XFL Press Release: May 3, 2000 - X-ZONE



May 3, 2000

Buffalo wings, Ickey Woods & one more foot 

No, these are not three answers from last night’s episode of “Who Wants to be a Millionaire.” They are three of the many reasons why I can not wait for the XFL. 

A few months ago, I was out with a couple of friends watching the AFC Championship game. As the Titans made their way out for the second half, a television field correspondent caught up with Jeff Fisher to ask what he needed from his team in the upcoming thirty minutes. At this point, one of my buddies nearly choked on his buffalo wing and said, “since when do they talk to the coaches during the game?” 

Another one of my friends was quick to respond. “Oh they’ve been doing that for a while now. But they only talk to them before or after the half. You know, I can’t wait until they start interrupting the coaches in the middle of the game to ask things like, Why didn’t you go for that fourth down coach…don’t you have confidence in your running game?” 

Well if my friend heard anything Michael Weisman said on February 3 during the XFL press conference, I’m sure he’s sleeping better these days. Weisman, who has joined the XFL as a broadcast consultant, talked about his visions for the new league with the excitement of a CEO on IPO day. He kept referring to the “blank canvas” he had in front of him; knowing that there are no pre-determined rules or boundaries for Weisman and his team. 

The bottom line is that when the XFL is first broadcast, it will be the most interactive sports presentation in history. We’ll probably hear from the coaches, the players, the fans and even the beer vendor during the course of a game. 

Vince McMahon told the world that the XFL would take you “where the NFL is afraid to.” Does this mean I’ll see video packages of the players hanging out after the game? I sure hope so. Cameras in the helmet, on the water cooler, in the ball, on the goalposts? Why not. You want to chat with the announcer’s during the broadcast or e-mail a question to the coach during the post-game press conference? Bring it on!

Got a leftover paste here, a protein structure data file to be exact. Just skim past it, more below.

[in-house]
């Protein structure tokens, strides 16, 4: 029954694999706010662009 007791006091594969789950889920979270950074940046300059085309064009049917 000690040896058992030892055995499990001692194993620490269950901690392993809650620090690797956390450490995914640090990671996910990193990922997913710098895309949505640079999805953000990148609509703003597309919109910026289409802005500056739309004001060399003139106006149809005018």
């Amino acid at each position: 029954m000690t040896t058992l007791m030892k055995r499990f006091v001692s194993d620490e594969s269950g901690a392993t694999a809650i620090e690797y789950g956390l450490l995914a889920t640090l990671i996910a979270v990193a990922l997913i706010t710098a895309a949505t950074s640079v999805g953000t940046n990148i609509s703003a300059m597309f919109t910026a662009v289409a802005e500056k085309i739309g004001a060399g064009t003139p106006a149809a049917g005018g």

After enjoying a tremendous rookie season in 1988, Ickey Woods suffered through three easily forgettable ones in Cincinnati. Unlike other one-year wonders though, no one will ever forget Woods – thanks to the “Ickey Shuffle.” What started out as a little something for Mama Ickey during a game with the New York Jets, quickly turned into a national craze. 

At the time of “Ickey-mania” I was 15 years old and remember how every game of schoolyard football was prolonged by about 20 minutes because after every touchdown, someone would bust out the “Ickey Shuffle.” My friends and I all bought into the craze in a major way. That is until the “Ickey rule” took affect in 1990.

The commissioner had spoken – no more shuffle, no more celebrating, no more fun. There’s a reason the "Ickey Shuffle" got so popular so fast; people liked it! Why take away a part of the game that the fans – the people who keep the game going – really enjoyed?

Well, XFL players don’t have to worry about being penalized for having a good time! Go ahead, do the "Ickey Shuffle" until your feet hurt. Do the high-five thing the Redskins used to do in the early 80’s. Make up a bunch of new dances. Taunt your opponent after you sack them. When you have them down and you’re looking to finish them off, do the thumb across the throat gesture.

"If the NFL is the ‘no fun league’ then we’re the ‘X-tra fun league.’ We’re gonna have a blast!" said Vince McMahon.

I can’t wait to see how many different dances the kids are going to be doing in the schoolyards over the next few years.

At the end of this year’s Super Bowl, everyone was left hoping for one more foot. That was the distance that separated the Tennessee Titans from sending the game into overtime. And with the hope for one more foot, was the hope for one more game.

In his latest book, "A Season on the Reservation," Kareem Abdul-Jabbar says one of the most important parts of competition is that there’s a definite result – a winner and loser. Everyone involved – the players, the coaches, the fans – all need to feel finality.

Now I know there was a winner and loser in Super Bowl XXXIV, but the way the game ended made me feel like there needed to be more; I didn’t have the feeling of finality. An extension of McNair’s last minute heroics. One more bruising off-tackle run by Eddie George.

I wanted Tennessee / St. Louis best of three! (Okay, I really wanted Tennessee / Tampa Bay best of three, but the point was, I wanted more football.)

If there was an XFL game set for the following Saturday, I know I would have watched. I know that millions of other football fans out there would have joined me. The 1999 NFL playoffs were tremendous. I watched every game and at the end I wanted to see more.

Thanks to the XFL, starting next year there will be more.

E-mail me anytime with questions or comments about the XFL. Lucas@XFL.com


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